The Endangered Species Act Turns 50

In 1973, following the first Earth Day celebrations and as part of a movement toward greater environmental awareness, the Endangered Species Act was established to prevent the extinction of plants and animals in the United States. Fifty years later, it remains a crucial last line of defense for many species that are victims in a global trend toward habitat loss and extinction. By any measure, the losses in recent years have been devastating, and the need for action is urgent.

Some would argue that the Act, as it currently functions, isn’t a magic fix in the quest to save biodiversity because it can take years for a species to be officially recognized as endangered or threatened. By then it may be too late, or dozens more species may need protection. Fair enough. The Endangered Species Act should be strengthened, safeguards should be extended to waitlist species, and funding for wildlife programs across the country should be vastly increased.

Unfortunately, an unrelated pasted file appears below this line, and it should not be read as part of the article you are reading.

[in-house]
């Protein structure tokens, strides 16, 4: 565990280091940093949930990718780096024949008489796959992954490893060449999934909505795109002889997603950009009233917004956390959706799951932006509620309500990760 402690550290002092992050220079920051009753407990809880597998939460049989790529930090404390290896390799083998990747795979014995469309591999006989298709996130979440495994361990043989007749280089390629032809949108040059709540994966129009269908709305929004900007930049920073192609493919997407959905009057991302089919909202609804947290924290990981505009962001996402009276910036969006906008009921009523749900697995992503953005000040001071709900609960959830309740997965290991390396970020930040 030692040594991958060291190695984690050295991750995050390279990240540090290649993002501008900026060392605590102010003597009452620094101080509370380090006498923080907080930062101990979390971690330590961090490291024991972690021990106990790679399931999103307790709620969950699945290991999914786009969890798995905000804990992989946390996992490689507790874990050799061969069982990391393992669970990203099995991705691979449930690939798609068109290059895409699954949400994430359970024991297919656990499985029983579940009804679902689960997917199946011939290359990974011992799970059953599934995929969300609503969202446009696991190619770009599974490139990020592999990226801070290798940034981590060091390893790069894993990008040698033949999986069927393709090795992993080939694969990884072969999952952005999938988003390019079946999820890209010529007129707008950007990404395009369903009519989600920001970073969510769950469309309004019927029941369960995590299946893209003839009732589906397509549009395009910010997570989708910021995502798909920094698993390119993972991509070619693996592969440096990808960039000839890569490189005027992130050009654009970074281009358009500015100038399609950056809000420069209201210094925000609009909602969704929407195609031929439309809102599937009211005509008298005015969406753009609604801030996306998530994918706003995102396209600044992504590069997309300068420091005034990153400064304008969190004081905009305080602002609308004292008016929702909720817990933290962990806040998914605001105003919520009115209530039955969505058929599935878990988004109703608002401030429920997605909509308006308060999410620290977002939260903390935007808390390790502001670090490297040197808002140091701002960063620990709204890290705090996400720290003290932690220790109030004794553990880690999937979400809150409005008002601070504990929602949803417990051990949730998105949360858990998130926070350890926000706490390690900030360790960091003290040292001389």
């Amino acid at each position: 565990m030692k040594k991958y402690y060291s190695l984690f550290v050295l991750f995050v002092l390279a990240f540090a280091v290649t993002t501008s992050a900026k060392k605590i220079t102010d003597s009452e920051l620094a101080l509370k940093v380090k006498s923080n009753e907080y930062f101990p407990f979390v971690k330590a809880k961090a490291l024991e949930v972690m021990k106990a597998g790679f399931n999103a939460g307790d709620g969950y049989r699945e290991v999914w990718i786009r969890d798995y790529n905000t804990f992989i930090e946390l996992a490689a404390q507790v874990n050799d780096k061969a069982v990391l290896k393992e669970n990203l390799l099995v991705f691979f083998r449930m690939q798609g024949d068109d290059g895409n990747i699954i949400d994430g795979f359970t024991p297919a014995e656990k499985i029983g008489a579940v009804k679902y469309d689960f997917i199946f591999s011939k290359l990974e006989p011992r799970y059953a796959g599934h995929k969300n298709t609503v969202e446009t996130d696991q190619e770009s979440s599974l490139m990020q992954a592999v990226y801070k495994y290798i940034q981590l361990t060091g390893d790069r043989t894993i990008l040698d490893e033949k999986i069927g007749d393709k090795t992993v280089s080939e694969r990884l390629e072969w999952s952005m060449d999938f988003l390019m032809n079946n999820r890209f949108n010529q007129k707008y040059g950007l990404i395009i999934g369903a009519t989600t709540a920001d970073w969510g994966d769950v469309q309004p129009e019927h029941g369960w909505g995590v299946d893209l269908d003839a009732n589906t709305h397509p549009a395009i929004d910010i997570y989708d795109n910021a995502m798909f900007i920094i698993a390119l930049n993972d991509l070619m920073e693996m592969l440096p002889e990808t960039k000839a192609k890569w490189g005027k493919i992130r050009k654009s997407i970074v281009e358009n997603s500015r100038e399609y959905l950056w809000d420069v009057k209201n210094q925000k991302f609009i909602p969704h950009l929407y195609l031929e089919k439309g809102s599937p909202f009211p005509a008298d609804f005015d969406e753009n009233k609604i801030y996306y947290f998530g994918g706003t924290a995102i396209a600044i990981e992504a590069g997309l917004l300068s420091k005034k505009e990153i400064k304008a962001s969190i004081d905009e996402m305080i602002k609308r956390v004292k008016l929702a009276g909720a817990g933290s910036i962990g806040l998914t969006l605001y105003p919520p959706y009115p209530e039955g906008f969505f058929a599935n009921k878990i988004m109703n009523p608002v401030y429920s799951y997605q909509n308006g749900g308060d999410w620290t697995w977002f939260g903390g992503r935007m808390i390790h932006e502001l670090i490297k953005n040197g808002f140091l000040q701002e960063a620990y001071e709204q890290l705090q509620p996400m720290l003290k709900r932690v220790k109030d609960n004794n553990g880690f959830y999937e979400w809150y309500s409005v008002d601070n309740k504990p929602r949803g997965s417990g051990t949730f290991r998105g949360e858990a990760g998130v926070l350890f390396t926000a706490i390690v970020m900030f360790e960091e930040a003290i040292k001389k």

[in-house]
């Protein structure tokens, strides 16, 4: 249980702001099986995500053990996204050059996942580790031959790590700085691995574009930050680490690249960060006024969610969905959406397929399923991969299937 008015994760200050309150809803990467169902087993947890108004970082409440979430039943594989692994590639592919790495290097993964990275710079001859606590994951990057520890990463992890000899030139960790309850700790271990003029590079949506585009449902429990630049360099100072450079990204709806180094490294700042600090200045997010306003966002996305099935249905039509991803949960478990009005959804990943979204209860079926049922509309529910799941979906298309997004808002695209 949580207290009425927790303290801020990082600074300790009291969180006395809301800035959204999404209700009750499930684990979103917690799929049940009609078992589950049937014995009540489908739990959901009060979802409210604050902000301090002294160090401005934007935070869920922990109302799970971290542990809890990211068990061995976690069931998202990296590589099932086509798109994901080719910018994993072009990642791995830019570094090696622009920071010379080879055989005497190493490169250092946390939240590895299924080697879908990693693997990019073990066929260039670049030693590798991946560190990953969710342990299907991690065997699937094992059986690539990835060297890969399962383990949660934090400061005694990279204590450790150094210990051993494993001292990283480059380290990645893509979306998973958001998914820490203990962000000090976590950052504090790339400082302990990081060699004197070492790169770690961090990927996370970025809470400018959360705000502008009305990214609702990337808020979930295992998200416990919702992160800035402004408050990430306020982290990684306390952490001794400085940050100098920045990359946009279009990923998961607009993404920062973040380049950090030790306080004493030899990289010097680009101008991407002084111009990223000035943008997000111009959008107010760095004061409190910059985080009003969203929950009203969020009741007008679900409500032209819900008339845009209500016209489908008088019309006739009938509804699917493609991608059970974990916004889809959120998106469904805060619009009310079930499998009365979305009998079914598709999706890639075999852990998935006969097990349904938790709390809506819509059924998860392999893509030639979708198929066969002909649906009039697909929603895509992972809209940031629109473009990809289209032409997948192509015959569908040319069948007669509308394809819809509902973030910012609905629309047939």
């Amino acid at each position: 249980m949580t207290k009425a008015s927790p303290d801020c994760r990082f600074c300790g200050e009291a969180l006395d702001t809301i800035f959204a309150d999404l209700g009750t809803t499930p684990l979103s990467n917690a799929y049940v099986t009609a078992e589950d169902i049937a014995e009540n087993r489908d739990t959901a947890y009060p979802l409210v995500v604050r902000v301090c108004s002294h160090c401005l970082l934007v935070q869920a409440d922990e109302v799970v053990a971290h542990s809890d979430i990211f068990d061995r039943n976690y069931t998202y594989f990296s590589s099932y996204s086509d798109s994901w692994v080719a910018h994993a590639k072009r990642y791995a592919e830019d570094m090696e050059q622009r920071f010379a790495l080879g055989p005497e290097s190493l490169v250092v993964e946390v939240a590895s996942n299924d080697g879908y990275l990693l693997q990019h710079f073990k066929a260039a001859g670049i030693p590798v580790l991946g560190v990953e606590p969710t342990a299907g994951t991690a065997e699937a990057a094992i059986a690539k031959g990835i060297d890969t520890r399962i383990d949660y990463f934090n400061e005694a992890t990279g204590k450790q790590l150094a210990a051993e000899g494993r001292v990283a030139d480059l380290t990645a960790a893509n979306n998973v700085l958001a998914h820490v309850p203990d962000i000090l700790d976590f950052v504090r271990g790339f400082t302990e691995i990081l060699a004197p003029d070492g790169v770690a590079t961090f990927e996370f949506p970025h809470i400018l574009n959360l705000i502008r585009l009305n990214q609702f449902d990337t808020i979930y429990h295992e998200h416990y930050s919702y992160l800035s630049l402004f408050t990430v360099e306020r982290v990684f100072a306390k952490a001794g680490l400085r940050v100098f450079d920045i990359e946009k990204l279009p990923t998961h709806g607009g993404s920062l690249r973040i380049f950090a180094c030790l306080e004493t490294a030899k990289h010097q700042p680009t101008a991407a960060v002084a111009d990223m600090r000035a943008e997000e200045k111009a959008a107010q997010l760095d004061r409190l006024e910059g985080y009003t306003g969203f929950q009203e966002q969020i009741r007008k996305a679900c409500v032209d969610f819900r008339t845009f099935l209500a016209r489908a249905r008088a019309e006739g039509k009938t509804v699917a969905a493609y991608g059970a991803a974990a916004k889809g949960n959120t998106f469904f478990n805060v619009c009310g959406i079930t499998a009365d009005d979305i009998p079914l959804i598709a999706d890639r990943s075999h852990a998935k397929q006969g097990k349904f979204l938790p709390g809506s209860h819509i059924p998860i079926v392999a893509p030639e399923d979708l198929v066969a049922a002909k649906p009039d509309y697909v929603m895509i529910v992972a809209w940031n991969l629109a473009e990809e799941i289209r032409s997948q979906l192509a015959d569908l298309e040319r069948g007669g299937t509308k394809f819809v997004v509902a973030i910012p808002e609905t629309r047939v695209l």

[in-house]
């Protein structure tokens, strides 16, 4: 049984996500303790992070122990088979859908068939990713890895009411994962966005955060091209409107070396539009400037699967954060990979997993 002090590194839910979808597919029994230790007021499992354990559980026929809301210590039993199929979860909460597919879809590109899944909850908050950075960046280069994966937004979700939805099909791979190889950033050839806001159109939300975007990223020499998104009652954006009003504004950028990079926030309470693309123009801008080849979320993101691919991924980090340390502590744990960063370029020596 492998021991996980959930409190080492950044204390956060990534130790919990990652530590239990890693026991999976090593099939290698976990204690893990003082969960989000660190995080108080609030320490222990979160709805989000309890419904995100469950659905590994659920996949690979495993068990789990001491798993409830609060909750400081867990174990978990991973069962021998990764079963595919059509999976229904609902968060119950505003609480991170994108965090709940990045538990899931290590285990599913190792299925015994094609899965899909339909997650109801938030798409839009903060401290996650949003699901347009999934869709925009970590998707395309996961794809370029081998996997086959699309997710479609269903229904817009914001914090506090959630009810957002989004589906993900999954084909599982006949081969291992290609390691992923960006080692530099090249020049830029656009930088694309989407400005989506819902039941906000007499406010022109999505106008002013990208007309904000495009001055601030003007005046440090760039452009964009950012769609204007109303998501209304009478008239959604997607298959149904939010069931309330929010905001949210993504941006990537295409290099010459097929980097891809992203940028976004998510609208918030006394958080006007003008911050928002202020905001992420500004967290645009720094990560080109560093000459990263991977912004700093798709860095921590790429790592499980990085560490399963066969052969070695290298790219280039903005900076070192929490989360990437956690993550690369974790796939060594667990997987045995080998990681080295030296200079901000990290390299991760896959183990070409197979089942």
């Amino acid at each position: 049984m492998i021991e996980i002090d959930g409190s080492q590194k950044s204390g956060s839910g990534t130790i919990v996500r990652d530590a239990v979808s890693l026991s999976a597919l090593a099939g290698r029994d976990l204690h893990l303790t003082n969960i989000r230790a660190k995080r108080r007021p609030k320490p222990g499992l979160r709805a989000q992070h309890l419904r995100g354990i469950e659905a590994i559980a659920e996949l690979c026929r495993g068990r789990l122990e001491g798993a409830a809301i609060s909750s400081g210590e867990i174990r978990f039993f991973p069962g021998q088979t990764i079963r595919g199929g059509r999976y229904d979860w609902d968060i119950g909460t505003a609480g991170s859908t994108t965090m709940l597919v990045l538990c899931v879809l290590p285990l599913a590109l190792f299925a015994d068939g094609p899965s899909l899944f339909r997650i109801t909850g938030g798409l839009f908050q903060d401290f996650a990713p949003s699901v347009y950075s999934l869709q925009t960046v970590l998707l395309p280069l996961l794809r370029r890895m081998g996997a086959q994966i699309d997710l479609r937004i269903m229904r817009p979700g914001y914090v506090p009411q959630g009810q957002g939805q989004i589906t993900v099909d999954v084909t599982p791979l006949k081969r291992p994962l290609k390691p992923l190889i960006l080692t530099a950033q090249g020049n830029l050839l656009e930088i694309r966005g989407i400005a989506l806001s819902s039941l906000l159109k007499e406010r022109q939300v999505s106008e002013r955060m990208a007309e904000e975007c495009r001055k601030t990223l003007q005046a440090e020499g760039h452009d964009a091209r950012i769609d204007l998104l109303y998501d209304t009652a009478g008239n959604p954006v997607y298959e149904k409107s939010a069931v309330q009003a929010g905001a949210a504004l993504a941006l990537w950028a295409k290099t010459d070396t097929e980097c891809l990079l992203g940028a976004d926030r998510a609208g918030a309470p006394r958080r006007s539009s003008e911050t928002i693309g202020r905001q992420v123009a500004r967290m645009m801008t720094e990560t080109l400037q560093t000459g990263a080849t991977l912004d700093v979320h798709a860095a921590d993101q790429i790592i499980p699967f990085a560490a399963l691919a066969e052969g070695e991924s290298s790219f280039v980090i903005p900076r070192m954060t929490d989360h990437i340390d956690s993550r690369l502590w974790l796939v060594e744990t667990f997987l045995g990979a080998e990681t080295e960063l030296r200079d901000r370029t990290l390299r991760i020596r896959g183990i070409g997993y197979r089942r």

But even as it stands, the Act is an essential tool in the conservation kit. I’ve seen what can happen without it — when the law is tossed out due to federal waivers like the REAL ID Act and when no environmental laws restrict government destruction of habitat along the U.S.-Mexico border. It’s awful.

Without the Endangered Species Act, wild landscapes can be destroyed. Iconic animals like jaguars and ocelots could lose their foothold to recover in the Southwest. Springs and creeks with native fish could run dry without consequence, and unassuming flowers could disappear without most of us knowing they existed.

That’s why, to this day, the Act remains vital and necessary. It gives wildlife a voice and ensures their consideration when it comes to new development. Let’s celebrate, then, the lifeline that the Endangered Species Act provides and work to restore its protection to our borderlands — for the sake of the Sky Islands’ imperiled species, including those featured here.